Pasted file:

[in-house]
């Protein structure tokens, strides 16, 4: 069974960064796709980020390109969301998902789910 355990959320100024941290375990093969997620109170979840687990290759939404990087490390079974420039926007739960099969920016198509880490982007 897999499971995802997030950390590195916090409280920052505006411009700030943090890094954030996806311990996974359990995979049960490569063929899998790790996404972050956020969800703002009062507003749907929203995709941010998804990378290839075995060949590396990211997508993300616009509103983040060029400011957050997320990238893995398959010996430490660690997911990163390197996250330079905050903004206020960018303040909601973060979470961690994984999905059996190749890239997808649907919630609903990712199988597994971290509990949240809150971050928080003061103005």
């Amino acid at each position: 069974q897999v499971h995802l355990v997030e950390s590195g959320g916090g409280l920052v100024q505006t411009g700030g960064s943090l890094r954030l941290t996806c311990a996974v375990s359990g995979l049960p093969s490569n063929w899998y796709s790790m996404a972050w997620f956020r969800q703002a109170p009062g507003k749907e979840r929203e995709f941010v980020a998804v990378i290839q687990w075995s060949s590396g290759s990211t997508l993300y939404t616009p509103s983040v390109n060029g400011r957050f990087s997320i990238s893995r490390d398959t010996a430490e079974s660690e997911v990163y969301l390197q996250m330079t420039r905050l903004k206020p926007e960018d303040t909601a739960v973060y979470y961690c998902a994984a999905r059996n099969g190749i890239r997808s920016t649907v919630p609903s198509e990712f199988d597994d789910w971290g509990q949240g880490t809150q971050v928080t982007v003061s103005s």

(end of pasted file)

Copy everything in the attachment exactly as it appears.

[in-house]
């Protein structure tokens, strides 16, 4: 069974960064796709980020390109969301998902789910 355990959320100024941290375990093969997620109170979840687990290759939404990087490390079974420039926007739960099969920016198509880490982007 897999499971995802997030950390590195916090409280920052505006411009700030943090890094954030996806311990996974359990995979049960490569063929899998790790996404972050956020969800703002009062507003749907929203995709941010998804990378290839075995060949590396990211997508993300616009509103983040060029400011957050997320990238893995398959010996430490660690997911990163390197996250330079905050903004206020960018303040909601973060979470961690994984999905059996190749890239997808649907919630609903990712199988597994971290509990949240809150971050928080003061103005």
């Amino acid at each position: 069974q897999v499971h995802l355990v997030e950390s590195g959320g916090g409280l920052v100024q505006t411009g700030g960064s943090l890094r954030l941290t996806c311990a996974v375990s359990g995979l049960p093969s490569n063929w899998y796709s790790m996404a972050w997620f956020r969800q703002a109170p009062g507003k749907e979840r929203e995709f941010v980020a998804v990378i290839q687990w075995s060949s590396g290759s990211t997508l993300y939404t616009p509103s983040v390109n060029g400011r957050f990087s997320i990238s893995r490390d398959t010996a430490e079974s660690e997911v990163y969301l390197q996250m330079t420039r905050l903004k206020p926007e960018d303040t909601a739960v973060y979470y961690c998902a994984a999905r059996n099969g190749i890239r997808s920016t649907v919630p609903s198509e990712f199988d597994d789910w971290g509990q949240g880490t809150q971050v928080t982007v003061s103005s």